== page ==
Executive Summary

Fed removes the word “patience” from the rate decision: U.S. interest rates remain low as the Fed worries about the economic data that appears to slow versus when to start raising rates.

Europe Starts QE: Interest rates continue to fall in Europe as a result of QE. The result has been a move towards negative yields in the front end of European sovereign debt.

Currency War: The euro closes 2014 at $1.20. The announcement of QE causes a dip below $1.05 by mid-March. Will a lower euro spur economic growth?


The Year in U.S. Treasury Interest Rates
6/30/2014 9/30/2014 12/31/2014 3/31/2015
2 year 0.45% 0.57% 0.66% 0.55%
5 year 1.63% 1.75% 1.65% 1.37%
7 year 2.13% 2.20% 1.97% 1.70%
10 year 2.53% 2.49% 2.17% 1.92%
30 year 3.36% 3.16% 2.75% 2.53%
Source: Bloomberg

“Patience? We don’t need no stinking patience.”

This is what bond traders would have said to Humphrey Bogart if he were on the FOMC with Janet Yellen after the March 18, 2015 rate decision.

Quantitative Easing (QE) ended in the fourth quarter of 2014 and the 10-year U.S. Treasury bond began 2015 at a 2.17% yield. The low yield for the quarter was 1.64% on January 30th and the high of 2.24% was on March 6th. The January rally occurred after the European Central Bank (ECB) announced a QE program. The yield high in March was a result of the market trying to interpret results of the Fed’s first interest rate hike, to possibly occur in 2015.

The long-awaited March Fed meeting resulted in the removal of the word “patience” in their statement on rates. The removal of patience was supposed to signal a ¼ point increase in the Fed Funds rate as soon as the second quarter of 2015. But as the Fed’s minutes of the meeting were digested and Yellen began to speak, it became clearer that the Fed was still dovish. Yields began to decline again.

How could that be? First, economic figures weakened except for the unemployment report. Second, a harsh winter in the Northeast has been blamed for everything from a slowdown in durable goods to the decline in retail sales. Third, the U.S. dollar continues to rise against all major currencies, putting pressure on large cap stocks with sales outside the U.S.

We are of the macro opinion that the Fed will not be able to exit QE and gradually raise interest rates without some unintended consequences. Much of the world’s interest rates are trading at negative yields. This continues to put downward pressure on U.S. interest rates, as they provide relative value versus alternative sovereign debt. That pressure can flatten the yield curve and continue to keep rates lower for longer.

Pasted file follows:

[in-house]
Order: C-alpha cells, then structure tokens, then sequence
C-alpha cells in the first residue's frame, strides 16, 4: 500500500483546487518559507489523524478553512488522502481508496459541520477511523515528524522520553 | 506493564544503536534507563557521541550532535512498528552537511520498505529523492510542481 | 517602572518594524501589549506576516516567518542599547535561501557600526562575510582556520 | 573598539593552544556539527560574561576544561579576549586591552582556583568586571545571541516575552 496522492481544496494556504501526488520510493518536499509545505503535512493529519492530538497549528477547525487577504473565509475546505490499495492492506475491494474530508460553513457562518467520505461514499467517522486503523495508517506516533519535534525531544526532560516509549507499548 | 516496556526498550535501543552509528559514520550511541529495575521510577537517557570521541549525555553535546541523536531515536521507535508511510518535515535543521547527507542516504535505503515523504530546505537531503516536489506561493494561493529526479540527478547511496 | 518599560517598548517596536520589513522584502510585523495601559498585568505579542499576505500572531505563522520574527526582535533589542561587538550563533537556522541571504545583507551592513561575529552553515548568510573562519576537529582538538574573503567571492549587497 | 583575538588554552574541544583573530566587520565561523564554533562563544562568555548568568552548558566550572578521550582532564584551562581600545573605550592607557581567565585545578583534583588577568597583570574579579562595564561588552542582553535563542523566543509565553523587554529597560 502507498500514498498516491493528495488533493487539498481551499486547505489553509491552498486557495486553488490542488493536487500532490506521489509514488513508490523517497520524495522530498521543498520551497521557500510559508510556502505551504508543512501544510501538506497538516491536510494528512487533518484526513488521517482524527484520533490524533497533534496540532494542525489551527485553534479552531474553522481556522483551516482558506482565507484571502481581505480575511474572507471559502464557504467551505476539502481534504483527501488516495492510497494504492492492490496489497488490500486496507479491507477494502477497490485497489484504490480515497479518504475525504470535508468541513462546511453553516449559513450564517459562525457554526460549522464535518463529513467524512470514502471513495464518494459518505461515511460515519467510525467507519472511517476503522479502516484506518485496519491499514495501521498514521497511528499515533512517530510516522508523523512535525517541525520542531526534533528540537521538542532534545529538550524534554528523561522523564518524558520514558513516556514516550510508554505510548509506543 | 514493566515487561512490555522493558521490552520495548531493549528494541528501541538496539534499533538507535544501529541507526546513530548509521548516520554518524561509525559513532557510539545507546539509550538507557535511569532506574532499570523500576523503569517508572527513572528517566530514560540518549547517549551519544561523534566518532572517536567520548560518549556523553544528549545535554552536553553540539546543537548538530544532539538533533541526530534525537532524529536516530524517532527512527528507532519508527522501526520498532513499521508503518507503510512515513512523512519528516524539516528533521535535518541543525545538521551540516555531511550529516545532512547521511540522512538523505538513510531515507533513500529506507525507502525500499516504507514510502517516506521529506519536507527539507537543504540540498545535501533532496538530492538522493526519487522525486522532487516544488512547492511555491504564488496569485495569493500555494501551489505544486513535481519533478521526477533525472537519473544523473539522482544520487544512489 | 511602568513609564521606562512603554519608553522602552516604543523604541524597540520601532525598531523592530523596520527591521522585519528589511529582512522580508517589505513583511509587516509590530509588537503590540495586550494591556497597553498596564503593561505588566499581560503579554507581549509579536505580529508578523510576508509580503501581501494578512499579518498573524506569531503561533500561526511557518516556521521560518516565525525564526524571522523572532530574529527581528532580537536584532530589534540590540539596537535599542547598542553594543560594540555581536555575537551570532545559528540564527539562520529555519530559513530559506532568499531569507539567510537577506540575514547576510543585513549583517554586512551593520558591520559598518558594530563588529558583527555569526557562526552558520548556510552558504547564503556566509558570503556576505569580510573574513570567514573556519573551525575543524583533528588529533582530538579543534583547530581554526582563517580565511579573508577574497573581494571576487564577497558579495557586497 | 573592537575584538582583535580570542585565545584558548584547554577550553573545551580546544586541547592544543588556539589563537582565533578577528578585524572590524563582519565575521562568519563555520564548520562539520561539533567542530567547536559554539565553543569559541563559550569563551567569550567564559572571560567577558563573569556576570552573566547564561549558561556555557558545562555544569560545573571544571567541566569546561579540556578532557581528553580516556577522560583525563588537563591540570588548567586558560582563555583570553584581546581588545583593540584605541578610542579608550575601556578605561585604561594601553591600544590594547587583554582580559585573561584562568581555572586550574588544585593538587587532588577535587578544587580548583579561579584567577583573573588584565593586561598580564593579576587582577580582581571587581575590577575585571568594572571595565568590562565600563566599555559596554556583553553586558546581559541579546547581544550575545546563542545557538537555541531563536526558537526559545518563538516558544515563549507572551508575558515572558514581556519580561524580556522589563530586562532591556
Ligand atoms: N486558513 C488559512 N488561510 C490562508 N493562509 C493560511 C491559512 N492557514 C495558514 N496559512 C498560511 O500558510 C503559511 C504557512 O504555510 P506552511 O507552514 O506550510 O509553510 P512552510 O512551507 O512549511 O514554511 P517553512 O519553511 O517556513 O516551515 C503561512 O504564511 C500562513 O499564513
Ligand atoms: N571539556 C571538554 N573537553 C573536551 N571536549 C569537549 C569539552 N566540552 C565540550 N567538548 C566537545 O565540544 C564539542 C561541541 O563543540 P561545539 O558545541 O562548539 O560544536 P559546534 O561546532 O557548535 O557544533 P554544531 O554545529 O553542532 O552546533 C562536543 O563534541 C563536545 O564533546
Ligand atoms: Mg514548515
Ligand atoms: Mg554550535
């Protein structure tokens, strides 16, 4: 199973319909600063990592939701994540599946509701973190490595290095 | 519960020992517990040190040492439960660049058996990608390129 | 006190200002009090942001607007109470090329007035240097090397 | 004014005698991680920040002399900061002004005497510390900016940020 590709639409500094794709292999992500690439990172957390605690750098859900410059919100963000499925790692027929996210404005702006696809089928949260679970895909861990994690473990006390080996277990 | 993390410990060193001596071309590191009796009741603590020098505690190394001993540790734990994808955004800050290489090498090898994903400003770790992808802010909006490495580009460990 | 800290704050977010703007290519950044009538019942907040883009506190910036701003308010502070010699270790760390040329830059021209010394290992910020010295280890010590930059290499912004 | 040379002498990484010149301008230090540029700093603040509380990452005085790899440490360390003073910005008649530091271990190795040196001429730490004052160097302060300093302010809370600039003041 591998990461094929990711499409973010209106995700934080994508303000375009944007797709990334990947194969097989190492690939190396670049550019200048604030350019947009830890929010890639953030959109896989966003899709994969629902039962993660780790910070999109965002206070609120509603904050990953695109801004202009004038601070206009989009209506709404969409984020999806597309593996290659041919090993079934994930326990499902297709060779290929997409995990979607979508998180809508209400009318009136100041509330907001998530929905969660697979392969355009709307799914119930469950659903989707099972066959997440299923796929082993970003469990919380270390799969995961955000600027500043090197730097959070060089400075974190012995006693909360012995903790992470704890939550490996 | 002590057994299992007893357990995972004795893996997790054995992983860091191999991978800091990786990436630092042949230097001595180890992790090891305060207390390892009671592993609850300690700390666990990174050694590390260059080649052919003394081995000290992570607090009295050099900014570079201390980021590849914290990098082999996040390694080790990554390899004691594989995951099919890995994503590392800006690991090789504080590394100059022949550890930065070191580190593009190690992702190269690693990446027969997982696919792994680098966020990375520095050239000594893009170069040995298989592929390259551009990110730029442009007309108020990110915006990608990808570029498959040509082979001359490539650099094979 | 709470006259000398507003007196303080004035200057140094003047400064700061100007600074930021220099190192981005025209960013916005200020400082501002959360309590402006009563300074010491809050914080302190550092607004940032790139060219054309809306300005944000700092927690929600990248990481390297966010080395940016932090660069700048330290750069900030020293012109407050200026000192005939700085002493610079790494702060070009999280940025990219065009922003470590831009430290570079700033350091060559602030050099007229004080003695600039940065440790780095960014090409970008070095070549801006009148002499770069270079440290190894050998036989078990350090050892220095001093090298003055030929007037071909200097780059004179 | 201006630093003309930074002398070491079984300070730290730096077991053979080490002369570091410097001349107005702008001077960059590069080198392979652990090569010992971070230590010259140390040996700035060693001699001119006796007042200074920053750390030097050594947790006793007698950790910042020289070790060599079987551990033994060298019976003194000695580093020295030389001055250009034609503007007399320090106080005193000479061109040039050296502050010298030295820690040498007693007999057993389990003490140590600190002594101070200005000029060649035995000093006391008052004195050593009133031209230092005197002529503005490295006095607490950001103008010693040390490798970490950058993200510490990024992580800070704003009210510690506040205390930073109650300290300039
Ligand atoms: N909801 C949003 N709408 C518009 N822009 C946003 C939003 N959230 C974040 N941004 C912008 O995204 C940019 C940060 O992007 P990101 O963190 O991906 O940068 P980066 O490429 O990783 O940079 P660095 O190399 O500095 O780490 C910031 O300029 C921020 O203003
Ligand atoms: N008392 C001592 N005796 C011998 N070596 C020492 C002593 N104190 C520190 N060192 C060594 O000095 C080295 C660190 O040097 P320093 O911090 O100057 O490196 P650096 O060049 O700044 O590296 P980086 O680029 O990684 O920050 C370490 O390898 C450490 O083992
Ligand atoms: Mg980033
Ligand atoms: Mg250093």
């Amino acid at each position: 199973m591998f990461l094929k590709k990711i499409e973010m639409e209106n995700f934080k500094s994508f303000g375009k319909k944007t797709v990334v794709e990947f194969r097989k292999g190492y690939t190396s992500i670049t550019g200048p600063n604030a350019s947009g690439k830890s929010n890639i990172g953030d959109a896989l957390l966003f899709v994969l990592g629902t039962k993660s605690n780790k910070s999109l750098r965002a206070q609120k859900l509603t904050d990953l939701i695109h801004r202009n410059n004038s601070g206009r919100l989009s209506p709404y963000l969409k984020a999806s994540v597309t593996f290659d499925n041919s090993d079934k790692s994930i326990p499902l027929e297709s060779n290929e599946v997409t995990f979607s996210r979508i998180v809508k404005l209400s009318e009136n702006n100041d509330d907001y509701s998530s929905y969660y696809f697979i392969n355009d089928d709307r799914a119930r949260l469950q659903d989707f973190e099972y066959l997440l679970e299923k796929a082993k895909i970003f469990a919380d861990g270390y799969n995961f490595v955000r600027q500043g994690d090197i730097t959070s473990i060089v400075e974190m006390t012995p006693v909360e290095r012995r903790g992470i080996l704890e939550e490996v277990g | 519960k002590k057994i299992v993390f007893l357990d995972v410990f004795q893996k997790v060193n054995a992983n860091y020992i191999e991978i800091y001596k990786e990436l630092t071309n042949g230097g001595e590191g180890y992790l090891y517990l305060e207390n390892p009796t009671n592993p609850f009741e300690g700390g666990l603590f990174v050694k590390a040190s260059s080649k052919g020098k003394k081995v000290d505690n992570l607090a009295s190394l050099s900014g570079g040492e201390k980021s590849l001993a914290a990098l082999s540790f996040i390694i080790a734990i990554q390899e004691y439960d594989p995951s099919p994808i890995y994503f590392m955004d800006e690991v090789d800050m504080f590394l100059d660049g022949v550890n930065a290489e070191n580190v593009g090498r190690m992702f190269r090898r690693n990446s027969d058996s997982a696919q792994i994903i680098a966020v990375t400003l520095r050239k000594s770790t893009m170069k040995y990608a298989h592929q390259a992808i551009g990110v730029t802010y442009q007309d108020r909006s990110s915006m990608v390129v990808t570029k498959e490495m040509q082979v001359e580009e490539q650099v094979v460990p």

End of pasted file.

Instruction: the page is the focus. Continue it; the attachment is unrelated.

Here is a snapshot of global interest rates before and after ECB President Draghi enacted QE:

Global Government Bonds as of 3/31/2015
5 year 10 year
12/31 3/31 12/31 3/31
France 0.16% 0.05% 0.82% 0.47%
Germany 0.01% -0.10% 0.53% 0.17%
Italy 0.93% 0.53% 1.87% 1.23%
Spain 0.86% 0.52% 1.59% 1.20%
Portugal 1.43% 0.89% 2.65% 1.66%
Source: Bloomberg

On January 16, 2015 the Swiss central bank removed its peg to the euro and the Swiss currency soared against the euro. The Swiss Bank refused to continue to expand its balance sheet by buying the euro. This can only be seen as a condemnation of ECB policy and a return to defending the Swiss franc. It clearly foreshadowed the long awaited stimulus plan by the ECB the following week.

Finally, on January 21, 2015 Mario Draghi announced a $60 billion euro per month bond buying program until September 2016. The result is that rates across Europe have imploded with France, Germany, Sweden, Netherlands and Switzerland having negative two-year interest rates by quarter end. The German two-year yield turned negative on August 25, 2014 and is still below zero.

The response to these measures was a breathtaking devaluation of the euro. At the end of 2014 the euro was trading at $1.20. Before the ECB QE announcement it was at $1.16 and then traded at the low for the quarter on March 16th below $1.05.

The winners in the first quarter of the euro devaluation have been holders of European equity and the German economy. Maybe the plan is to make an American-made Jeep cost the same amount as a Mercedes and let the consumer decide what to buy. The real proof will be if the peripheral countries around Germany can expand their economies with a lower euro.

So the question going into the second quarter of 2015 is:

Did Draghi pull a rabbit out of the hat? Or did he finally find the rabbit in the hat after years of reaching around for one?

The Taxable Portfolios

Oil prices stabilized and energy sector bonds that were hardest hit in the fourth quarter of 2014 rallied in January after tax loss selling was complete and liquidity returned for the start of 2015. Since we think rates may continue to remain low, we like investment grade credits when the 10-year yield moves higher than 2%.

The Tax Free Portfolios

We continued to add to our holdings in AA or better credits with 4% coupons in 15 to 20 year maturities. We have seen that January tends to come in like a lion with lots of reinvestment money from January 1st interest payments and maturities. Conversely it tends to go out like a lamb in March with new issues greeted with lower demand and buyers being able to have better inputs on price and therefore value.

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